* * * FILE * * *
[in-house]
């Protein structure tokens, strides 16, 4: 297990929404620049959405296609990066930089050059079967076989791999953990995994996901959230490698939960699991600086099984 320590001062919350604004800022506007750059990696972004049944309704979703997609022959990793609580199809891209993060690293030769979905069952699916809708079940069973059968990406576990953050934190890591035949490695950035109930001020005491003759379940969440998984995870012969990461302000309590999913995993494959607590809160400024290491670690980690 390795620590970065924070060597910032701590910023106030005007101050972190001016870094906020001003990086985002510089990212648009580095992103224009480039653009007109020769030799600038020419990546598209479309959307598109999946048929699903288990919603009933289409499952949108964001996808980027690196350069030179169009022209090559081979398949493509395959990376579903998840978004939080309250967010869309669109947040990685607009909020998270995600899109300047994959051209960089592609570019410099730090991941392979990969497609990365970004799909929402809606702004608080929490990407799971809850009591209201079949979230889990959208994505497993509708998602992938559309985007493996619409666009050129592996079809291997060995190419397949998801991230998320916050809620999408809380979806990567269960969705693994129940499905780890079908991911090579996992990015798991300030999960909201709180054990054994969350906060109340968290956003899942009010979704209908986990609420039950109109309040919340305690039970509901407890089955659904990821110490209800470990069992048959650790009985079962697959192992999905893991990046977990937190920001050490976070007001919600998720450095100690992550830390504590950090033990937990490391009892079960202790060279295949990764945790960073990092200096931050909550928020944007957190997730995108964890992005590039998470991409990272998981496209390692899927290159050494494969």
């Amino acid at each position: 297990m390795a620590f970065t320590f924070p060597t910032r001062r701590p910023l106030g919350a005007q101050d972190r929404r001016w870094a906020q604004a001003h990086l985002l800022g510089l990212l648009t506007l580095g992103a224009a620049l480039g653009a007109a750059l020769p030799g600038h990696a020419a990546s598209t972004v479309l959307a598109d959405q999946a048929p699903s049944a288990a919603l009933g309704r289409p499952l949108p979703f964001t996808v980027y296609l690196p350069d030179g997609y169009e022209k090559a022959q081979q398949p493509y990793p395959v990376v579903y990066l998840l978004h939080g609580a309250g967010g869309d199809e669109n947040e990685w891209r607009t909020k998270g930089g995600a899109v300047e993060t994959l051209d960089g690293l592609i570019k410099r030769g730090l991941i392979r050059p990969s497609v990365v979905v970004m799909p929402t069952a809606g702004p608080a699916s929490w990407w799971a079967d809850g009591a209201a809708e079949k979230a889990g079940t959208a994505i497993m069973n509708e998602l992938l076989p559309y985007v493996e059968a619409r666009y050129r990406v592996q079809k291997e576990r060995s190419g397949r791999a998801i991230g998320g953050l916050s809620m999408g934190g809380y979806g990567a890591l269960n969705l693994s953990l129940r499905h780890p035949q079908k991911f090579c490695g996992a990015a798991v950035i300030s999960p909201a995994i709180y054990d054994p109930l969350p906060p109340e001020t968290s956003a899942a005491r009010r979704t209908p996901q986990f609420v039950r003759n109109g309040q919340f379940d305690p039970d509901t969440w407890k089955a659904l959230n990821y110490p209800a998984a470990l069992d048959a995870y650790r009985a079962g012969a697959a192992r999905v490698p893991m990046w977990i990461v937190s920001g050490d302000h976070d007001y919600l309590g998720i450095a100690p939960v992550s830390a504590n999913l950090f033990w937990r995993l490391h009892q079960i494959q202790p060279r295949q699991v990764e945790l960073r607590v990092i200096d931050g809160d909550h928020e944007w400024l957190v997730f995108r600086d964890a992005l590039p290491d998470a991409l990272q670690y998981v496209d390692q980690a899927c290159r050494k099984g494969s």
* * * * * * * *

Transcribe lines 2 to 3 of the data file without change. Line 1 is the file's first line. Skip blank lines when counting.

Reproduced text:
């Protein structure tokens, strides 16, 4: 297990929404620049959405296609990066930089050059079967076989791999953990995994996901959230490698939960699991600086099984 320590001062919350604004800022506007750059990696972004049944309704979703997609022959990793609580199809891209993060690293030769979905069952699916809708079940069973059968990406576990953050934190890591035949490695950035109930001020005491003759379940969440998984995870012969990461302000309590999913995993494959607590809160400024290491670690980690 390795620590970065924070060597910032701590910023106030005007101050972190001016870094906020001003990086985002510089990212648009580095992103224009480039653009007109020769030799600038020419990546598209479309959307598109999946048929699903288990919603009933289409499952949108964001996808980027690196350069030179169009022209090559081979398949493509395959990376579903998840978004939080309250967010869309669109947040990685607009909020998270995600899109300047994959051209960089592609570019410099730090991941392979990969497609990365970004799909929402809606702004608080929490990407799971809850009591209201079949979230889990959208994505497993509708998602992938559309985007493996619409666009050129592996079809291997060995190419397949998801991230998320916050809620999408809380979806990567269960969705693994129940499905780890079908991911090579996992990015798991300030999960909201709180054990054994969350906060109340968290956003899942009010979704209908986990609420039950109109309040919340305690039970509901407890089955659904990821110490209800470990069992048959650790009985079962697959192992999905893991990046977990937190920001050490976070007001919600998720450095100690992550830390504590950090033990937990490391009892079960202790060279295949990764945790960073990092200096931050909550928020944007957190997730995108964890992005590039998470991409990272998981496209390692899927290159050494494969």
């Amino acid at each position: 297990m390795a620590f970065t320590f924070p060597t910032r001062r701590p910023l106030g919350a005007q101050d972190r929404r001016w870094a906020q604004a001003h990086l985002l800022g510089l990212l648009t506007l580095g992103a224009a620049l480039g653009a007109a750059l020769p030799g600038h990696a020419a990546s598209t972004v479309l959307a598109d959405q999946a048929p699903s049944a288990a919603l009933g309704r289409p499952l949108p979703f964001t996808v980027y296609l690196p350069d030179g997609y169009e022209k090559a022959q081979q398949p493509y990793p395959v990376v579903y990066l998840l978004h939080g609580a309250g967010g869309d199809e669109n947040e990685w891209r607009t909020k998270g930089g995600a899109v300047e993060t994959l051209d960089g690293l592609i570019k410099r030769g730090l991941i392979r050059p990969s497609v990365v979905v970004m799909p929402t069952a809606g702004p608080a699916s929490w990407w799971a079967d809850g009591a209201a809708e079949k979230a889990g079940t959208a994505i497993m069973n509708e998602l992938l076989p559309y985007v493996e059968a619409r666009y050129r990406v592996q079809k291997e576990r060995s190419g397949r791999a998801i991230g998320g953050l916050s809620m999408g934190g809380y979806g990567a890591l269960n969705l693994s953990l129940r499905h780890p035949q079908k991911f090579c490695g996992a990015a798991v950035i300030s999960p909201a995994i709180y054990d054994p109930l969350p906060p109340e001020t968290s956003a899942a005491r009010r979704t209908p996901q986990f609420v039950r003759n109109g309040q919340f379940d305690p039970d509901t969440w407890k089955a659904l959230n990821y110490p209800a998984a470990l069992d048959a995870y650790r009985a079962g012969a697959a192992r999905v490698p893991m990046w977990i990461v937190s920001g050490d302000h976070d007001y919600l309590g998720i450095a100690p939960v992550s830390a504590n999913l950090f033990w937990r995993l490391h009892q079960i494959q202790p060279r295949q699991v990764e945790l960073r607590v990092i200096d931050g809160d909550h928020e944007w400024l957190v997730f995108r600086d964890a992005l590039p290491d998470a991409l990272q670690y998981v496209d390692q980690a899927c290159r050494k099984g494969s």